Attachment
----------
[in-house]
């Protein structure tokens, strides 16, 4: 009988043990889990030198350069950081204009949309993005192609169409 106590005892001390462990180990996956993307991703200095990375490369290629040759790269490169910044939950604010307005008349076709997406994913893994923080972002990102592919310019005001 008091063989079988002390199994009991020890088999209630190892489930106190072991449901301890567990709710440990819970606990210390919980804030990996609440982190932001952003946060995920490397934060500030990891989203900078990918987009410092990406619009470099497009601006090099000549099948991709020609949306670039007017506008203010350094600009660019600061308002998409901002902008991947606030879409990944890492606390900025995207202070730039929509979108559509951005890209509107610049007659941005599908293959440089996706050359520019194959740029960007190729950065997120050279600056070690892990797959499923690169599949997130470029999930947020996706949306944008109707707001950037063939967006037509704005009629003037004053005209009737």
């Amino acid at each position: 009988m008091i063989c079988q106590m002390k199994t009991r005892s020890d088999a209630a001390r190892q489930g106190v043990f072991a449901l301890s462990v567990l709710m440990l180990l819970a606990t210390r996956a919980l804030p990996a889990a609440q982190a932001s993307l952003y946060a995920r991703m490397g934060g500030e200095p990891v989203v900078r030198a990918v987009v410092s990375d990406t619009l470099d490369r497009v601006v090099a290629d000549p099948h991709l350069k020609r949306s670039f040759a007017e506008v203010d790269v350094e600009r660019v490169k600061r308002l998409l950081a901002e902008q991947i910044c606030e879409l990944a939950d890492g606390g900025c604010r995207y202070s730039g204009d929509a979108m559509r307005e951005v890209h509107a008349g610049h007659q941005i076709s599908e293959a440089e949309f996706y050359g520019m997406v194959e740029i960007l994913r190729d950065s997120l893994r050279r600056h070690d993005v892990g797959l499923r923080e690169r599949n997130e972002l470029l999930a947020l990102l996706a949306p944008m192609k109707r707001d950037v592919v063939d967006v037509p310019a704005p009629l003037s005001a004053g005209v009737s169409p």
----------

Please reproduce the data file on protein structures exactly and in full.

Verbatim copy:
[in-house]
């Protein structure tokens, strides 16, 4: 009988043990889990030198350069950081204009949309993005192609169409 106590005892001390462990180990996956993307991703200095990375490369290629040759790269490169910044939950604010307005008349076709997406994913893994923080972002990102592919310019005001 008091063989079988002390199994009991020890088999209630190892489930106190072991449901301890567990709710440990819970606990210390919980804030990996609440982190932001952003946060995920490397934060500030990891989203900078990918987009410092990406619009470099497009601006090099000549099948991709020609949306670039007017506008203010350094600009660019600061308002998409901002902008991947606030879409990944890492606390900025995207202070730039929509979108559509951005890209509107610049007659941005599908293959440089996706050359520019194959740029960007190729950065997120050279600056070690892990797959499923690169599949997130470029999930947020996706949306944008109707707001950037063939967006037509704005009629003037004053005209009737």
């Amino acid at each position: 009988m008091i063989c079988q106590m002390k199994t009991r005892s020890d088999a209630a001390r190892q489930g106190v043990f072991a449901l301890s462990v567990l709710m440990l180990l819970a606990t210390r996956a919980l804030p990996a889990a609440q982190a932001s993307l952003y946060a995920r991703m490397g934060g500030e200095p990891v989203v900078r030198a990918v987009v410092s990375d990406t619009l470099d490369r497009v601006v090099a290629d000549p099948h991709l350069k020609r949306s670039f040759a007017e506008v203010d790269v350094e600009r660019v490169k600061r308002l998409l950081a901002e902008q991947i910044c606030e879409l990944a939950d890492g606390g900025c604010r995207y202070s730039g204009d929509a979108m559509r307005e951005v890209h509107a008349g610049h007659q941005i076709s599908e293959a440089e949309f996706y050359g520019m997406v194959e740029i960007l994913r190729d950065s997120l893994r050279r600056h070690d993005v892990g797959l499923r923080e690169r599949n997130e972002l470029l999930a947020l990102l996706a949306p944008m192609k109707r707001d950037v592919v063939d967006v037509p310019a704005p009629l003037s005001a004053g005209v009737s169409p």